Gear re­views

The use of smart­phone apps can help you iden­tify and find birds for your #My200birdyear list – here we show­case just a few of them

Bird Watching (UK) - - Contents - By Richard Smyth

Bird­ing apps to use on the move

On the af­ter­noon of 22 Septem­ber, cen­tral Lon­don rang with bird­song. The notes of Black­bird, Black­cap, Chif­fchaff, Nightin­gale, Robin, Wil­low War­bler and Sky Lark rose from the con­crete streets into the over­cast sky. It wasn’t an out-of-sea­son dawn cho­rus rehearsal or some im­prob­a­ble freak of migration; it was all thanks to the smart­phone. Smart­phones get a bad rap. They’re of­ten seen as the en­emy of ob­ser­va­tion, at­ten­tion steal­ers, time-suck­ers. But as the demo on 22 Septem­ber showed, there is an­other side to this ubiq­ui­tous tech­nol­ogy. The out­break of dig­i­tal bird­song – which was part of the Peo­ple’s Walk For Na­ture, which saw thou­sands take to the cap­i­tal’s streets in sup­port of our un­der-siege nat­u­ral world – was mas­ter­minded by broad­caster and ac­tivist Chris Pack­ham. Peo­ple at­tend­ing the march were in­vited to down­load a spe­cial app that would al­low them to carry a lit­tle bird­song with them as they walked. “Have it ready to play, on re­peat, and loudly,” Pack­ham wrote on his web­site, “so that as we walk through the noisy streets of our cap­i­tal that af­ter­noon we can all stop and drown out the city with the voices of those van­ished mil­lions of birds who are gone – but must not be for­got­ten.” This was just one of the ways in which smart­phone apps can en­hance our ex­pe­ri­ence of the nat­u­ral world.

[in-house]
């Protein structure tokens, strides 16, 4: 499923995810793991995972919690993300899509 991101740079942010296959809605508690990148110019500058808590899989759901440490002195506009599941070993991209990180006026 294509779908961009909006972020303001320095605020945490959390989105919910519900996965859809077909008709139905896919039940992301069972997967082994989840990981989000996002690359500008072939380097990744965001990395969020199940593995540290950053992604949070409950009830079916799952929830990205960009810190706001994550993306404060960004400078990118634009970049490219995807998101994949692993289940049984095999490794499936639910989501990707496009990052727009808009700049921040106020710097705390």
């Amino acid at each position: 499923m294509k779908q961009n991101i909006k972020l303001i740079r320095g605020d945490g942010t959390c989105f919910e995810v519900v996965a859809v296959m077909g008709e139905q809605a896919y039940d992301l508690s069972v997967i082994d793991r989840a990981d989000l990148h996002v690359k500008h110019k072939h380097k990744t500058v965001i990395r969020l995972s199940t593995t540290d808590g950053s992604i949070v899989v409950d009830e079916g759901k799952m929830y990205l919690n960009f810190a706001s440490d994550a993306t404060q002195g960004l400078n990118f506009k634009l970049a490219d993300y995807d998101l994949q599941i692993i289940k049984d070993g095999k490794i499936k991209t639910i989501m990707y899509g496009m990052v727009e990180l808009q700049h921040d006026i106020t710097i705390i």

Collins Bird Guide

“If you’re any­thing like me,” says Fiona Bar­clay, “you go run­ning out the door, you have your binoc­u­lars, but you’ve prob­a­bly not packed your field guide – or the 17 other books you wish you had on you.” Fiona is the man­ag­ing di­rec­tor of the app pro­ducer Na­tureguides, and she’s ex­plain­ing why an app like Na­tureguides’ Collins Bird Guide has an ad­van­tage over tra­di­tional guide­books. “You al­ways have your de­vice on you,” she says. “So it’s very, very help­ful.” While she stresses that “I’d never sug­gest that the app is a re­place­ment for the book; I’ve never been with­out a Collins Bird Guide book and I never will be”, she’s quick to point out the many ad­di­tional fea­tures that an app can pro­vide, adding: “We have a fea­ture in the app where you can search by bill-length, or plumage colour, or what­ever, and you can’t eas­ily do that with a book. “You can’t lis­ten to the song or call – you can have it de­scribed to you, but you can’t hear it – and you can’t see mov­ing pic­tures of the birds. “With the app you can down­load videos and see what they look like. You can com­pare dif­fer­ent birds: you can se­lect up to 12 dif­fer­ent birds to com­pare side-by-side. So, say you wanted to look at Lin­net,